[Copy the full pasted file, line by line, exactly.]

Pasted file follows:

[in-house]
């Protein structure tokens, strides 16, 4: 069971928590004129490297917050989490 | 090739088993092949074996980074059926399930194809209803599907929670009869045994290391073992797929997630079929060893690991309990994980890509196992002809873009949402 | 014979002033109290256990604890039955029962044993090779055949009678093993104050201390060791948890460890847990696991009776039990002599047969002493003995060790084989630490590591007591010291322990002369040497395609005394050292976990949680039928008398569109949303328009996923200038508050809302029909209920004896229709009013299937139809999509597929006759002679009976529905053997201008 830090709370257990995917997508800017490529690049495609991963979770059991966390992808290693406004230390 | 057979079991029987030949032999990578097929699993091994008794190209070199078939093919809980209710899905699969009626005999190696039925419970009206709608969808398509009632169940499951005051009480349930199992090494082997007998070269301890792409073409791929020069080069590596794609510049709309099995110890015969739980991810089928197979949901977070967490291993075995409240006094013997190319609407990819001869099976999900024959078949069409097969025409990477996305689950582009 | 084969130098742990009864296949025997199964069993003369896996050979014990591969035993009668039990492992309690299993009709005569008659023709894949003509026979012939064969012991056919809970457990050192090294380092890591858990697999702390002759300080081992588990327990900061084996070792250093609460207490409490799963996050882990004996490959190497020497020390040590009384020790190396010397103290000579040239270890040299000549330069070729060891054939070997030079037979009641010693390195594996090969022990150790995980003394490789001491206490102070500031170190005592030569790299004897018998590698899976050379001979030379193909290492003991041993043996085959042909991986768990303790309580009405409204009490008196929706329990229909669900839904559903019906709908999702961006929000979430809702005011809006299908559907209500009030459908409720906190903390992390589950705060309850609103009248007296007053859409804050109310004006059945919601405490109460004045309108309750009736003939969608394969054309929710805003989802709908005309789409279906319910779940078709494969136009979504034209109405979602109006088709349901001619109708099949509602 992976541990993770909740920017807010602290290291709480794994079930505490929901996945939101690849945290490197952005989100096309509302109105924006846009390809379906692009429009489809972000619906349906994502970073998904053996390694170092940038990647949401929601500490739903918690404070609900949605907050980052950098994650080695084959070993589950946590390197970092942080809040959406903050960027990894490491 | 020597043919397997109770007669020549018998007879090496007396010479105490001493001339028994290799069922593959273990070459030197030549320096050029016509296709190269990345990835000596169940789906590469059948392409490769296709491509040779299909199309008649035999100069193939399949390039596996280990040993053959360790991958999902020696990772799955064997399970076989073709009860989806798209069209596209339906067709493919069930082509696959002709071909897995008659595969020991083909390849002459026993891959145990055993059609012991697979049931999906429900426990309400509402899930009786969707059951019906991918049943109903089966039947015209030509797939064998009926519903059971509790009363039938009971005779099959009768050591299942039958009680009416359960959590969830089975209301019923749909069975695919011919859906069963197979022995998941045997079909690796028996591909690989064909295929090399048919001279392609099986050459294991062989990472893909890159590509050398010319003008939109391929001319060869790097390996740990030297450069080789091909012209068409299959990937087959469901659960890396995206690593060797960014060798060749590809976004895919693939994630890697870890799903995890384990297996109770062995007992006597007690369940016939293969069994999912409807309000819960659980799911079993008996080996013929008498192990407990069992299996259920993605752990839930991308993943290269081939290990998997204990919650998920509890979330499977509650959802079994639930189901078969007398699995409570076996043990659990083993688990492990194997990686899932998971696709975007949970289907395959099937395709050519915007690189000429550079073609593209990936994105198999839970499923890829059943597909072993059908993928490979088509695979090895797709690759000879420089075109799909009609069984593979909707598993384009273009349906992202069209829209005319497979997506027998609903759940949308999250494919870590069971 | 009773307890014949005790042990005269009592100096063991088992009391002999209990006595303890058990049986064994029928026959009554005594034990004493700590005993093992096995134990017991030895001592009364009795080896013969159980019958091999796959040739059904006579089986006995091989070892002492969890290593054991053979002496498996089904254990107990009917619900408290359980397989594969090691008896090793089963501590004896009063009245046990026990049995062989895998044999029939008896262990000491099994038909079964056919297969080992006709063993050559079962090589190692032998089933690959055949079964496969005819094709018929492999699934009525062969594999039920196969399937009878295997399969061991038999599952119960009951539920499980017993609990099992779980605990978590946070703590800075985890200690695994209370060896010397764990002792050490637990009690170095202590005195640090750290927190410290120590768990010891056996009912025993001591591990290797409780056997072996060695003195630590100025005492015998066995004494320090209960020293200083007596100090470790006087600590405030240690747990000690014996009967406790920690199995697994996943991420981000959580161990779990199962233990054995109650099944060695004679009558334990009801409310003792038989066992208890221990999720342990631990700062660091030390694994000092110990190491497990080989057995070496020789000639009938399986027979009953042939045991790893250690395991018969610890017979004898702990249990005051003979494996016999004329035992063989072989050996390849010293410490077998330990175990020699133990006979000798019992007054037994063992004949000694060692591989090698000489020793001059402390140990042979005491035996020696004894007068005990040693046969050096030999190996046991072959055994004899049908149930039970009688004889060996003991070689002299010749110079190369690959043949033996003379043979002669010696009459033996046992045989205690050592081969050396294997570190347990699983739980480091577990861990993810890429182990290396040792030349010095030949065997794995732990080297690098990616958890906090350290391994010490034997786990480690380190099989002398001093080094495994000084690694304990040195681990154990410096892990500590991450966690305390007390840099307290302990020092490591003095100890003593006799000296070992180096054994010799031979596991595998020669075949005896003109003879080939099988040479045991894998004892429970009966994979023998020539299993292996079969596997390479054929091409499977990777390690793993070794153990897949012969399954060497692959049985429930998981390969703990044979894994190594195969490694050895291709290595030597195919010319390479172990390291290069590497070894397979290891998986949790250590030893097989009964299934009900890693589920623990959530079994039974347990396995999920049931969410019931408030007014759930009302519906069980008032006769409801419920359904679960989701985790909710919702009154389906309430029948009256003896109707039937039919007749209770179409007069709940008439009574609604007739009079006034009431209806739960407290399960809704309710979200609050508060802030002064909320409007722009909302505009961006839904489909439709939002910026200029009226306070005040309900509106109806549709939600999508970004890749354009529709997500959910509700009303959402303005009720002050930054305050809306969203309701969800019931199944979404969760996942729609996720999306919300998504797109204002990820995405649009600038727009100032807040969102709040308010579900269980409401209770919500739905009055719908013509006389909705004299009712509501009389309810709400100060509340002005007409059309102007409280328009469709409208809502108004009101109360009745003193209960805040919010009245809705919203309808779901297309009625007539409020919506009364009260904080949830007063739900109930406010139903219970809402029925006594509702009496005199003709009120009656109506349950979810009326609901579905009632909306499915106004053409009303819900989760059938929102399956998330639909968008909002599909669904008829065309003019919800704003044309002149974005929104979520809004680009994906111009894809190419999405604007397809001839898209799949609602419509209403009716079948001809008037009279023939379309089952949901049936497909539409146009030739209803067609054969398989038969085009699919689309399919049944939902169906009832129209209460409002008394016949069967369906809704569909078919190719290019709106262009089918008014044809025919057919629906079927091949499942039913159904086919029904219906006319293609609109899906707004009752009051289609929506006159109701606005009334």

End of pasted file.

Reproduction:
[in-house]
């Protein structure tokens, strides 16, 4: 069971928590004129490297917050989490 | 090739088993092949074996980074059926399930194809209803599907929670009869045994290391073992797929997630079929060893690991309990994980890509196992002809873009949402 | 014979002033109290256990604890039955029962044993090779055949009678093993104050201390060791948890460890847990696991009776039990002599047969002493003995060790084989630490590591007591010291322990002369040497395609005394050292976990949680039928008398569109949303328009996923200038508050809302029909209920004896229709009013299937139809999509597929006759002679009976529905053997201008 830090709370257990995917997508800017490529690049495609991963979770059991966390992808290693406004230390 | 057979079991029987030949032999990578097929699993091994008794190209070199078939093919809980209710899905699969009626005999190696039925419970009206709608969808398509009632169940499951005051009480349930199992090494082997007998070269301890792409073409791929020069080069590596794609510049709309099995110890015969739980991810089928197979949901977070967490291993075995409240006094013997190319609407990819001869099976999900024959078949069409097969025409990477996305689950582009 | 084969130098742990009864296949025997199964069993003369896996050979014990591969035993009668039990492992309690299993009709005569008659023709894949003509026979012939064969012991056919809970457990050192090294380092890591858990697999702390002759300080081992588990327990900061084996070792250093609460207490409490799963996050882990004996490959190497020497020390040590009384020790190396010397103290000579040239270890040299000549330069070729060891054939070997030079037979009641010693390195594996090969022990150790995980003394490789001491206490102070500031170190005592030569790299004897018998590698899976050379001979030379193909290492003991041993043996085959042909991986768990303790309580009405409204009490008196929706329990229909669900839904559903019906709908999702961006929000979430809702005011809006299908559907209500009030459908409720906190903390992390589950705060309850609103009248007296007053859409804050109310004006059945919601405490109460004045309108309750009736003939969608394969054309929710805003989802709908005309789409279906319910779940078709494969136009979504034209109405979602109006088709349901001619109708099949509602 992976541990993770909740920017807010602290290291709480794994079930505490929901996945939101690849945290490197952005989100096309509302109105924006846009390809379906692009429009489809972000619906349906994502970073998904053996390694170092940038990647949401929601500490739903918690404070609900949605907050980052950098994650080695084959070993589950946590390197970092942080809040959406903050960027990894490491 | 020597043919397997109770007669020549018998007879090496007396010479105490001493001339028994290799069922593959273990070459030197030549320096050029016509296709190269990345990835000596169940789906590469059948392409490769296709491509040779299909199309008649035999100069193939399949390039596996280990040993053959360790991958999902020696990772799955064997399970076989073709009860989806798209069209596209339906067709493919069930082509696959002709071909897995008659595969020991083909390849002459026993891959145990055993059609012991697979049931999906429900426990309400509402899930009786969707059951019906991918049943109903089966039947015209030509797939064998009926519903059971509790009363039938009971005779099959009768050591299942039958009680009416359960959590969830089975209301019923749909069975695919011919859906069963197979022995998941045997079909690796028996591909690989064909295929090399048919001279392609099986050459294991062989990472893909890159590509050398010319003008939109391929001319060869790097390996740990030297450069080789091909012209068409299959990937087959469901659960890396995206690593060797960014060798060749590809976004895919693939994630890697870890799903995890384990297996109770062995007992006597007690369940016939293969069994999912409807309000819960659980799911079993008996080996013929008498192990407990069992299996259920993605752990839930991308993943290269081939290990998997204990919650998920509890979330499977509650959802079994639930189901078969007398699995409570076996043990659990083993688990492990194997990686899932998971696709975007949970289907395959099937395709050519915007690189000429550079073609593209990936994105198999839970499923890829059943597909072993059908993928490979088509695979090895797709690759000879420089075109799909009609069984593979909707598993384009273009349906992202069209829209005319497979997506027998609903759940949308999250494919870590069971 | 009773307890014949005790042990005269009592100096063991088992009391002999209990006595303890058990049986064994029928026959009554005594034990004493700590005993093992096995134990017991030895001592009364009795080896013969159980019958091999796959040739059904006579089986006995091989070892002492969890290593054991053979002496498996089904254990107990009917619900408290359980397989594969090691008896090793089963501590004896009063009245046990026990049995062989895998044999029939008896262990000491099994038909079964056919297969080992006709063993050559079962090589190692032998089933690959055949079964496969005819094709018929492999699934009525062969594999039920196969399937009878295997399969061991038999599952119960009951539920499980017993609990099992779980605990978590946070703590800075985890200690695994209370060896010397764990002792050490637990009690170095202590005195640090750290927190410290120590768990010891056996009912025993001591591990290797409780056997072996060695003195630590100025005492015998066995004494320090209960020293200083007596100090470790006087600590405030240690747990000690014996009967406790920690199995697994996943991420981000959580161990779990199962233990054995109650099944060695004679009558334990009801409310003792038989066992208890221990999720342990631990700062660091030390694994000092110990190491497990080989057995070496020789000639009938399986027979009953042939045991790893250690395991018969610890017979004898702990249990005051003979494996016999004329035992063989072989050996390849010293410490077998330990175990020699133990006979000798019992007054037994063992004949000694060692591989090698000489020793001059402390140990042979005491035996020696004894007068005990040693046969050096030999190996046991072959055994004899049908149930039970009688004889060996003991070689002299010749110079190369690959043949033996003379043979002669010696009459033996046992045989205690050592081969050396294997570190347990699983739980480091577990861990993810890429182990290396040792030349010095030949065997794995732990080297690098990616958890906090350290391994010490034997786990480690380190099989002398001093080094495994000084690694304990040195681990154990410096892990500590991450966690305390007390840099307290302990020092490591003095100890003593006799000296070992180096054994010799031979596991595998020669075949005896003109003879080939099988040479045991894998004892429970009966994979023998020539299993292996079969596997390479054929091409499977990777390690793993070794153990897949012969399954060497692959049985429930998981390969703990044979894994190594195969490694050895291709290595030597195919010319390479172990390291290069590497070894397979290891998986949790250590030893097989009964299934009900890693589920623990959530079994039974347990396995999920049931969410019931408030007014759930009302519906069980008032006769409801419920359904679960989701985790909710919702009154389906309430029948009256003896109707039937039919007749209770179409007069709940008439009574609604007739009079006034009431209806739960407290399960809704309710979200609050508060802030002064909320409007722009909302505009961006839904489909439709939002910026200029009226306070005040309900509106109806549709939600999508970004890749354009529709997500959910509700009303959402303005009720002050930054305050809306969203309701969800019931199944979404969760996942729609996720999306919300998504797109204002990820995405649009600038727009100032807040969102709040308010579900269980409401209770919500739905009055719908013509006389909705004299009712509501009389309810709400100060509340002005007409059309102007409280328009469709409208809502108004009101109360009745003193209960805040919010009245809705919203309808779901297309009625007539409020919506009364009260904080949830007063739900109930406010139903219970809402029925006594509702009496005199003709009120009656109506349950979810009326609901579905009632909306499915106004053409009303819900989760059938929102399956998330639909968008909002599909669904008829065309003019919800704003044309002149974005929104979520809004680009994906111009894809190419999405604007397809001839898209799949609602419509209403009716079948001809008037009279023939379309089952949901049936497909539409146009030739209803067609054969398989038969085009699919689309399919049944939902169906009832129209209460409002008394016949069967369906809704569909078919190719290019709106262009089918008014044809025919057919629906079927091949499942039913159904086919029904219906006319293609609109899906707004009752009051289609929506006159109701606005009334």